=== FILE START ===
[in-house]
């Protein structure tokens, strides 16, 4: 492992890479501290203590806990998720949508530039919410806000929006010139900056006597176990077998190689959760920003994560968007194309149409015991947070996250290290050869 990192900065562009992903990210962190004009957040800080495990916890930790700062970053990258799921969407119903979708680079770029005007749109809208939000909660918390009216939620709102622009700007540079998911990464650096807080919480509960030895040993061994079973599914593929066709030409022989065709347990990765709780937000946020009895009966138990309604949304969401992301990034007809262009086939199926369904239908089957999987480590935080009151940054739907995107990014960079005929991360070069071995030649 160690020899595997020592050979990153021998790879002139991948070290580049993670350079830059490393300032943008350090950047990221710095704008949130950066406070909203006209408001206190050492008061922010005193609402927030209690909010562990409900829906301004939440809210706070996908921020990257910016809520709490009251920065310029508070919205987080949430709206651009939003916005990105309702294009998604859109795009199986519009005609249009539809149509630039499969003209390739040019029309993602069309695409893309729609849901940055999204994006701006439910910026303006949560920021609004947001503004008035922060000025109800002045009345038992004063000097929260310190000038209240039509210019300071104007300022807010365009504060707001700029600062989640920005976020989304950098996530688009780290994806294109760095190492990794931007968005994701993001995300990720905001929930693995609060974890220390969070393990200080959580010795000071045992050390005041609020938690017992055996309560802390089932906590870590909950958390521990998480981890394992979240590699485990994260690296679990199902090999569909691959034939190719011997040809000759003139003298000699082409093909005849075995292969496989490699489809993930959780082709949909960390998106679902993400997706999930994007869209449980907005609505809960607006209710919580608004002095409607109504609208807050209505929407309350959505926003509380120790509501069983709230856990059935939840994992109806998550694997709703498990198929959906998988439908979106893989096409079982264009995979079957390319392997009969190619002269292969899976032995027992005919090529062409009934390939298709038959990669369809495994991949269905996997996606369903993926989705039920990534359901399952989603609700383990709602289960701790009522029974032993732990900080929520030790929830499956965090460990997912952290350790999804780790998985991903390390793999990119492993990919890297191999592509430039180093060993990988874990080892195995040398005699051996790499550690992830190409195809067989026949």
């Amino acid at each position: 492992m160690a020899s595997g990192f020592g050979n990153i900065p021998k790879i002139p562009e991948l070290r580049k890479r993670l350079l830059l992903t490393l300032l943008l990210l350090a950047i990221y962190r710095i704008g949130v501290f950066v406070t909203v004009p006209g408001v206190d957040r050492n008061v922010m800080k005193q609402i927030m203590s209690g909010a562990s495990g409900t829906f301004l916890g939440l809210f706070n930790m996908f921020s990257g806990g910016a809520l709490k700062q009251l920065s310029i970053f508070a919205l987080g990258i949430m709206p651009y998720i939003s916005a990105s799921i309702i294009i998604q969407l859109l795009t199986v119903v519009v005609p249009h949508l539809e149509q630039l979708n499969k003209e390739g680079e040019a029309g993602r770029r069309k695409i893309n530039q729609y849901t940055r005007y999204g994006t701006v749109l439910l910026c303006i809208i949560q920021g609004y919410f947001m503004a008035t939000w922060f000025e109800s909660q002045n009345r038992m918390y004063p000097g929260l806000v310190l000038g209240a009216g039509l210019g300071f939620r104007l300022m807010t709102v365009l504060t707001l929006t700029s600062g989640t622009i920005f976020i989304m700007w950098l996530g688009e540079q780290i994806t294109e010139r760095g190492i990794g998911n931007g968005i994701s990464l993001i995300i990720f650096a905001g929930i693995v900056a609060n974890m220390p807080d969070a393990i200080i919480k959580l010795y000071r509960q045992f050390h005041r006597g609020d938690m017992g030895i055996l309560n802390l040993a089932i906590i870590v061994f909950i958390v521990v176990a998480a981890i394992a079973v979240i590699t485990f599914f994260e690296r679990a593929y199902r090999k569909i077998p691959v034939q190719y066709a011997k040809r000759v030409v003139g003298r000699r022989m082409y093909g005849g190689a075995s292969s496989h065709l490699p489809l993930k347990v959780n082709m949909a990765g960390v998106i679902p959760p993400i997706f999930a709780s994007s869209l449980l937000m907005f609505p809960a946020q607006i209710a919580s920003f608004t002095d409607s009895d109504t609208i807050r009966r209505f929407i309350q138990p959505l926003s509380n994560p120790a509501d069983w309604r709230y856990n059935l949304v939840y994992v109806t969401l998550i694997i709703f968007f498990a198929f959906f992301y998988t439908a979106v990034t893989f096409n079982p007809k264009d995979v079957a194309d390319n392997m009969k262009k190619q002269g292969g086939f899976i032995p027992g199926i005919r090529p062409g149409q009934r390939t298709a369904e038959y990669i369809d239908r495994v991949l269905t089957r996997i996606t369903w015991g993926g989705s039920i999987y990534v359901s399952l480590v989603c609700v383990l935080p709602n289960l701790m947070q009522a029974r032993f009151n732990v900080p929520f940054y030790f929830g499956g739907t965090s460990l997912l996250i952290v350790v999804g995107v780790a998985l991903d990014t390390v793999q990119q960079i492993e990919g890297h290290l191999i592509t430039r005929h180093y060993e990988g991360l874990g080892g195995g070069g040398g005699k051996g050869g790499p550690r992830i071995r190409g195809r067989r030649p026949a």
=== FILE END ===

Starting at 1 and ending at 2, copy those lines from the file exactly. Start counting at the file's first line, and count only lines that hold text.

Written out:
[in-house]
């Protein structure tokens, strides 16, 4: 492992890479501290203590806990998720949508530039919410806000929006010139900056006597176990077998190689959760920003994560968007194309149409015991947070996250290290050869 990192900065562009992903990210962190004009957040800080495990916890930790700062970053990258799921969407119903979708680079770029005007749109809208939000909660918390009216939620709102622009700007540079998911990464650096807080919480509960030895040993061994079973599914593929066709030409022989065709347990990765709780937000946020009895009966138990309604949304969401992301990034007809262009086939199926369904239908089957999987480590935080009151940054739907995107990014960079005929991360070069071995030649 160690020899595997020592050979990153021998790879002139991948070290580049993670350079830059490393300032943008350090950047990221710095704008949130950066406070909203006209408001206190050492008061922010005193609402927030209690909010562990409900829906301004939440809210706070996908921020990257910016809520709490009251920065310029508070919205987080949430709206651009939003916005990105309702294009998604859109795009199986519009005609249009539809149509630039499969003209390739040019029309993602069309695409893309729609849901940055999204994006701006439910910026303006949560920021609004947001503004008035922060000025109800002045009345038992004063000097929260310190000038209240039509210019300071104007300022807010365009504060707001700029600062989640920005976020989304950098996530688009780290994806294109760095190492990794931007968005994701993001995300990720905001929930693995609060974890220390969070393990200080959580010795000071045992050390005041609020938690017992055996309560802390089932906590870590909950958390521990998480981890394992979240590699485990994260690296679990199902090999569909691959034939190719011997040809000759003139003298000699082409093909005849075995292969496989490699489809993930959780082709949909960390998106679902993400997706999930994007869209449980907005609505809960607006209710919580608004002095409607109504609208807050209505929407309350959505926003509380120790509501069983709230856990059935939840994992109806998550694997709703498990198929959906998988439908979106893989096409079982264009995979079957390319392997009969190619002269292969899976032995027992005919090529062409009934390939298709038959990669369809495994991949269905996997996606369903993926989705039920990534359901399952989603609700383990709602289960701790009522029974032993732990900080929520030790929830499956965090460990997912952290350790999804780790998985991903390390793999990119492993990919890297191999592509430039180093060993990988874990080892195995040398005699051996790499550690992830190409195809067989026949």